Should I consider surgery to remove painful bunion?

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Hello to everyone i`m new to this group.The reason I asked the above question is i`ve always been told by people not to have bunion removed as can cause more problems.I`ve had osteoarthritis for 26 years now following a hysterectomy.My hands,feet,neck,knees,lower back all affected by it and other joints as well.Had sesamoid bone removed 5 years ago from my big toe as I could no longer walk without crippling pain,unfortunately the removal of that has resulted in a bunion.My big toe is now leaning into the rest of my toes and I have pain walking even with flat shoes(gave up heels years ago).Always been advised to leave well alone but joining this group and reading through a lot of the posts has given me hope that its not always best to leave alone.I`ve also had 2 trapiezectomies with ligament reconstructions in last 14 months which resulted in less pain in my thumbs,took a while to heal but well worth having it done.Just wondering if it may be in my interests to have surgery on bunion too as it affects me on a daily basis so cant walk very far without pain.

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  • Posted

    Hi there. I'd say go for it if you have a good surgeon and if it will decrease your pain on a daily basis. 

    Those of us posting on these sites have generally been pleased with their surgery.  Personally, I have hypermobile feet so my bunions started to for. When I was about 8 - 50 years ago!  I was also put off by other people but then none of them had the surgery so how could they know.  My big toes still incline tho I'm hoping with time they will straighten some more.  I'm just over 7 weeks post surgery. I can walk round the house all day but walking outside is harder because of footwear and safety.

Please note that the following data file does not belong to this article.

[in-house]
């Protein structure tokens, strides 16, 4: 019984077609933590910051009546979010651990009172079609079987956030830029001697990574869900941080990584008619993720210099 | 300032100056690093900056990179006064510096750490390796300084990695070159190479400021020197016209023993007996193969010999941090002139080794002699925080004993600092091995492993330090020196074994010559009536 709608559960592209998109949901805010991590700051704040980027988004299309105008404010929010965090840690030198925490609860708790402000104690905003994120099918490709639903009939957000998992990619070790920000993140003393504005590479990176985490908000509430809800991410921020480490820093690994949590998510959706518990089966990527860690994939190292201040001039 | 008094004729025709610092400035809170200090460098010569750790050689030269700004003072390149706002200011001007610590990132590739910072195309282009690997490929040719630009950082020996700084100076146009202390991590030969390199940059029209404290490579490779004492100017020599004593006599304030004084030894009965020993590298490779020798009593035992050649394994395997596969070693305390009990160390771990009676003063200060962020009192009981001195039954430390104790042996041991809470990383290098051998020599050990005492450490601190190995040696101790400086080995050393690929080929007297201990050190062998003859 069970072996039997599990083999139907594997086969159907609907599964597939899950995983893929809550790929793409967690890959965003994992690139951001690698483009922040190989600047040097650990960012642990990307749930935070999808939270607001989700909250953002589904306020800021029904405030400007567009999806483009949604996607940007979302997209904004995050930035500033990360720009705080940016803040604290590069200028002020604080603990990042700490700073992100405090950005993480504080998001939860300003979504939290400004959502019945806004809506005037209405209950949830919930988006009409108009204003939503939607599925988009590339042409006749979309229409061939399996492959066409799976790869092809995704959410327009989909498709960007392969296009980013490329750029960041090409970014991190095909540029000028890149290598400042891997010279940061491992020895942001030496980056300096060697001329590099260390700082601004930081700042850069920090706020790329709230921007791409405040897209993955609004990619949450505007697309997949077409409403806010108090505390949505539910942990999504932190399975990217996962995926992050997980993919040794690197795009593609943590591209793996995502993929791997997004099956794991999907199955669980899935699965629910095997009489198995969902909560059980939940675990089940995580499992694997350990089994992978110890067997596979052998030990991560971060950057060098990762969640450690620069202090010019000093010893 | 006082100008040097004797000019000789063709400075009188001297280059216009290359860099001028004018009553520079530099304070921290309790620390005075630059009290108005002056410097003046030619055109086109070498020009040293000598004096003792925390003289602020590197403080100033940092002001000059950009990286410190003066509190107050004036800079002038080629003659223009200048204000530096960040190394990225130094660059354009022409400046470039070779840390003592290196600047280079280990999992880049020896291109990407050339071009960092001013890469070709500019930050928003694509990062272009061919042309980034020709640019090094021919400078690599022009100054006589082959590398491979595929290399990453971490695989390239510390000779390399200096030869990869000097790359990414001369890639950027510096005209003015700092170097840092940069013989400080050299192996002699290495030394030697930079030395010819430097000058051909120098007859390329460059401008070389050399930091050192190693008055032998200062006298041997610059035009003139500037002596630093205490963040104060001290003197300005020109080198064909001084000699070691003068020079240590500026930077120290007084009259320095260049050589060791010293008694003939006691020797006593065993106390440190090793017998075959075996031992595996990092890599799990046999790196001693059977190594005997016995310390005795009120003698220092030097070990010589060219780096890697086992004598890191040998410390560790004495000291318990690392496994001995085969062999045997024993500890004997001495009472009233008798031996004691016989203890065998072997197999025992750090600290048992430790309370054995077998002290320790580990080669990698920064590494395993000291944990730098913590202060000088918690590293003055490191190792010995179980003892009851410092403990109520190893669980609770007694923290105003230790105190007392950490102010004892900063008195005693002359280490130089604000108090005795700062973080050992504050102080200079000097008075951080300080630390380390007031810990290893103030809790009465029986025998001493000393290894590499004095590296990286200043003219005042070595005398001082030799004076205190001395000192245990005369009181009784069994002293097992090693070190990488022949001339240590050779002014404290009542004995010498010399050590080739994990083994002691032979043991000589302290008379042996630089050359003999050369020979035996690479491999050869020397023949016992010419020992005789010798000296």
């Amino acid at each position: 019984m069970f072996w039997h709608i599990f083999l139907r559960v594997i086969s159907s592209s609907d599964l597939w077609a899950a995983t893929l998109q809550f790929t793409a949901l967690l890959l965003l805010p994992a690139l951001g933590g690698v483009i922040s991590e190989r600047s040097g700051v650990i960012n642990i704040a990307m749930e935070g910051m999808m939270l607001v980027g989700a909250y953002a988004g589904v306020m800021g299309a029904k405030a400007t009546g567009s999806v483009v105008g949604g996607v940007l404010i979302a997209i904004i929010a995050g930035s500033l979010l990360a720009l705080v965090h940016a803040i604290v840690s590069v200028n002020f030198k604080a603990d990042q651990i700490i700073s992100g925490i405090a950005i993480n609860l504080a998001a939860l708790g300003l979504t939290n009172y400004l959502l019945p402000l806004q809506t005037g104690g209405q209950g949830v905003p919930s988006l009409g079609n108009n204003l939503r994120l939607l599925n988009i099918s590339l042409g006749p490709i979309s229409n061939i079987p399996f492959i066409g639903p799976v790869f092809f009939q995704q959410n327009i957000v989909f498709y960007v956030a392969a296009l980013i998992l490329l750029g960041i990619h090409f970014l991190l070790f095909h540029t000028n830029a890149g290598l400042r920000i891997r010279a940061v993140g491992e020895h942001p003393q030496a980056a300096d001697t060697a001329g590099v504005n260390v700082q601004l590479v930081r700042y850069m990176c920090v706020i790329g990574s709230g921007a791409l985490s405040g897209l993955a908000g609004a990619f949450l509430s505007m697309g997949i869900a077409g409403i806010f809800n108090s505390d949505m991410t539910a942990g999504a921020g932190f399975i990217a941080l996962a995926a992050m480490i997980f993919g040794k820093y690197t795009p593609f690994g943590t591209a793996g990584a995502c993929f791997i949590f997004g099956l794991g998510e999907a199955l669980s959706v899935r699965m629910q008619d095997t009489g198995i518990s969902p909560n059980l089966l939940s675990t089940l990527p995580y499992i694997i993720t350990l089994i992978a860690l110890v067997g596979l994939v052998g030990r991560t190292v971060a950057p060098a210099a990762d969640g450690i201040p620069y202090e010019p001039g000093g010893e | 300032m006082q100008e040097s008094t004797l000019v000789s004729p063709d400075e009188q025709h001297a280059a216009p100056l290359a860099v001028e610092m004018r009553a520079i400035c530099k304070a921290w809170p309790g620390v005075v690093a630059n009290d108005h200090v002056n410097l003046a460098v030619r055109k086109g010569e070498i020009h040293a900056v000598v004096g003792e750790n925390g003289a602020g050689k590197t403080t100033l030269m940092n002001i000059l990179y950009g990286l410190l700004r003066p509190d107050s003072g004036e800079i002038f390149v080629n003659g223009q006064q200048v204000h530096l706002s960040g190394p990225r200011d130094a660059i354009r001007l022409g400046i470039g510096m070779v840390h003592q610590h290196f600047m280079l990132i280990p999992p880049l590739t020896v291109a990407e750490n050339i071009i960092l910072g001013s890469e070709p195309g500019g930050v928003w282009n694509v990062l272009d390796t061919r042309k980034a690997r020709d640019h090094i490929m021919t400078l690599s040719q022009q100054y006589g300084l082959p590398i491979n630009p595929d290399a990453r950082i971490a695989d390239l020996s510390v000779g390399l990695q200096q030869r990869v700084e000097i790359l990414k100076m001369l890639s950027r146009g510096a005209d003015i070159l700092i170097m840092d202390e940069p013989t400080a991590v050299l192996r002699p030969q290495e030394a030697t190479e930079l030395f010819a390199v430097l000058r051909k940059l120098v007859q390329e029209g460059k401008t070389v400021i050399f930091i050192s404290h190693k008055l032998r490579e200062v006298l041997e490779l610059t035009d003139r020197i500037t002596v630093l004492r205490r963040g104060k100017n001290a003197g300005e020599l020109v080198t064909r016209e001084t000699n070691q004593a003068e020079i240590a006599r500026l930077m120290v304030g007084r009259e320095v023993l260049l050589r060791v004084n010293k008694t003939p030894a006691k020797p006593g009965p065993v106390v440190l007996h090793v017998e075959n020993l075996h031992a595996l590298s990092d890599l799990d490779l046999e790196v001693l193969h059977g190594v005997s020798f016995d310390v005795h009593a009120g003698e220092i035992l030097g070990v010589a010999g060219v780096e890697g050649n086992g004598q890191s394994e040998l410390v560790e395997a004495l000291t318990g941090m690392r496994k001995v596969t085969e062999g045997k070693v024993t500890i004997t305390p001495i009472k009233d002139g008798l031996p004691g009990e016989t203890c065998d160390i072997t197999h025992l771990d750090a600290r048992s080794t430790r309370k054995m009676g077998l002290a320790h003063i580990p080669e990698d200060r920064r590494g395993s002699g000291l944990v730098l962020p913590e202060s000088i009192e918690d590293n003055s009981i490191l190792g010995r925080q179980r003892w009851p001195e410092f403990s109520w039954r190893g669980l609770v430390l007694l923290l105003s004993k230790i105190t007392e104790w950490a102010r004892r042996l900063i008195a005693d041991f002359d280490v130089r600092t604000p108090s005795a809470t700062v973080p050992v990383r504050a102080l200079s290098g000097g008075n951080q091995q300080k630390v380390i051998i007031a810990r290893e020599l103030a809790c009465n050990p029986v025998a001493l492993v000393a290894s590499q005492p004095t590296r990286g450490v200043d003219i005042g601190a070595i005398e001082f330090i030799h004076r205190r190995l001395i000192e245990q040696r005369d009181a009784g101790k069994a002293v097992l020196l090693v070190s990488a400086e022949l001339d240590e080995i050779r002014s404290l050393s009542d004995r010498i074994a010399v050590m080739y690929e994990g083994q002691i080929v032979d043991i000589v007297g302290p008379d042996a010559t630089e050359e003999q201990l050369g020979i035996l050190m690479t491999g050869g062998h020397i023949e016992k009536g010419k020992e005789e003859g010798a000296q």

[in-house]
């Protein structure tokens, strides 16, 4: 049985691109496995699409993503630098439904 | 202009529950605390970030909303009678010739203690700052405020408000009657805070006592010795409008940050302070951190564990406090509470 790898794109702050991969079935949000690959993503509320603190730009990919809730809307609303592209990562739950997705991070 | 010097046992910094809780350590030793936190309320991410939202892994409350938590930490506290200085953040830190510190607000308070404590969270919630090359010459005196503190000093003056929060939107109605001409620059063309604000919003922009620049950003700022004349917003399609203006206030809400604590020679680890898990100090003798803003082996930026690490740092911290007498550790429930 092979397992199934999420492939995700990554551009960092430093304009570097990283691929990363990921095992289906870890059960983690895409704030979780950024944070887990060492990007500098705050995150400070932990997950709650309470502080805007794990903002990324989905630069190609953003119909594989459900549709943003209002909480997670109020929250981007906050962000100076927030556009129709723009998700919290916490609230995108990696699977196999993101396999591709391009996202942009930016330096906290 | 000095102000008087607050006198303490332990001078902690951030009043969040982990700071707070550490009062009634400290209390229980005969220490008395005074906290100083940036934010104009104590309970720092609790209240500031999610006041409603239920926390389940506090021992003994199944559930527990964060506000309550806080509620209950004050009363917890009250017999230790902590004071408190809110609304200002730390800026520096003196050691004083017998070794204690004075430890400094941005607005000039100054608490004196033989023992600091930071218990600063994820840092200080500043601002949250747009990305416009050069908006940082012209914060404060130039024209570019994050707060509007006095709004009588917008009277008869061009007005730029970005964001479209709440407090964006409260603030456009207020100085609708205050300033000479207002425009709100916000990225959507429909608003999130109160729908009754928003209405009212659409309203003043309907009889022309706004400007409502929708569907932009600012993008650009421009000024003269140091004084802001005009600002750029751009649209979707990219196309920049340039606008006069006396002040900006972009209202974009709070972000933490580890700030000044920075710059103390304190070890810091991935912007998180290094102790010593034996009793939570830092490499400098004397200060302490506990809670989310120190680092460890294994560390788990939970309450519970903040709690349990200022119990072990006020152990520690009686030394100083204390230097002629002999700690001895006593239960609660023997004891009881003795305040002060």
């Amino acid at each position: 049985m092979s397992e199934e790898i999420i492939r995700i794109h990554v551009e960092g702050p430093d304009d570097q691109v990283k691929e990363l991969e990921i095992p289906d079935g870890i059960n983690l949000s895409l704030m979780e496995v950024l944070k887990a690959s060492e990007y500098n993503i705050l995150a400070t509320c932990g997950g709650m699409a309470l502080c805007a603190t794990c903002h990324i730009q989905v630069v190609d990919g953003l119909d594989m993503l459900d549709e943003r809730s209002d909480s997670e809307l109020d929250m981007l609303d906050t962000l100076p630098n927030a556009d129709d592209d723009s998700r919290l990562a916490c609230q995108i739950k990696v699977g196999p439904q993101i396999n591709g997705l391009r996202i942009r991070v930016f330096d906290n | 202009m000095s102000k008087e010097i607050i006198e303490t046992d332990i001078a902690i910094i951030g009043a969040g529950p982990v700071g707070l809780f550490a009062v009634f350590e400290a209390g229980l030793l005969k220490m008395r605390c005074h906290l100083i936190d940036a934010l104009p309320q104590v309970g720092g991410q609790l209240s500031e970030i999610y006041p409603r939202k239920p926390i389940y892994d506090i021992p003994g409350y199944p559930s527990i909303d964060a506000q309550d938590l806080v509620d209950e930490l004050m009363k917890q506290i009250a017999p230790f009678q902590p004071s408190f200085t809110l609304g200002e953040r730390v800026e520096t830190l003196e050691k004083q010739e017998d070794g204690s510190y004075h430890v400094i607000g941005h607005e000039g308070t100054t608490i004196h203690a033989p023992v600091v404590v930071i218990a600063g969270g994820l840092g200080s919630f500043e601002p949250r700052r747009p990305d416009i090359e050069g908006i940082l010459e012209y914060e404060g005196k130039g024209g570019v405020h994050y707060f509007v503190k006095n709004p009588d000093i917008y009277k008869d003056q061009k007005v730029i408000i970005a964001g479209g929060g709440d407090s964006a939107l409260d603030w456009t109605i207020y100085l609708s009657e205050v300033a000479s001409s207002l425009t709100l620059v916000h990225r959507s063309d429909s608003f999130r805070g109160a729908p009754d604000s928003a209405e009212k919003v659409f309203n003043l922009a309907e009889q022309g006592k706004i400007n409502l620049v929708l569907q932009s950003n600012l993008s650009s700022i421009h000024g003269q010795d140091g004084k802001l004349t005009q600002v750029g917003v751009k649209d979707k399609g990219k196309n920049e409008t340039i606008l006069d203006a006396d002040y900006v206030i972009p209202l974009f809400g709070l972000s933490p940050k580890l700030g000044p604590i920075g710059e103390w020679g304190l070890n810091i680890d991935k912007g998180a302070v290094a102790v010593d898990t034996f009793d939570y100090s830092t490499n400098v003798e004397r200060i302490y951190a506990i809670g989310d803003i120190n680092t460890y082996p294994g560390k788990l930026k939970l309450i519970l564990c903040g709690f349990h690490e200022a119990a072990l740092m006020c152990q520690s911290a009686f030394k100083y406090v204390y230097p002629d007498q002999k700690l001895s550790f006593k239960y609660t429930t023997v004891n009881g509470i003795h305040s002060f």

i was pretty immobile the first couple of weeks and tried to ice rest and elevate and that's what you need to do to help yourself.  It's not a quick recovery but them I'm guessing it wasn't quick with your thumbs.  As an alternative first you could find a well qualified podiatrist and has a consultation with them.  Mine was v helpful and we talked about surgery on and off for about three years til I decided to go for surgery.  I was always told I wouldn't get it done in London, i don't know if that is true, but we moved out to the country and I had it done of problem.  The surgeon said it was my choice but he could do the surgery no problem.  Hope this helps. Good luck👣👣

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  • Posted

    Hi Marilyn, I too was told that, and only heard bad reports from everyone until I got onto this page, and to be able to discuss with like-minded people who have HAD the operation I think you will safely decide to have it done, as I too! I go in May to see the specialist and dreading the thought of what it might be afterwards as I have a wardrobe full of heels!....My feet are starting to become numb, and I don't want to hobble the rest of my life, so I'm having them done one at a time. From what all the ladies have said on this site it is just a matter of controlling the pain for the first few weeks and keep up with the meds otherwise we will be chasing the pain!...All the best!
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  • Posted

    It was the most painful surgery I ever had. The first  days were very difficult, but I did both feet at the same time. Afterwards, I felt better every day. I am an active person who hikes, bikes, and works 12 hour shifts. My feet do look better (minus the scar). Best of luck to you! 
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  • Posted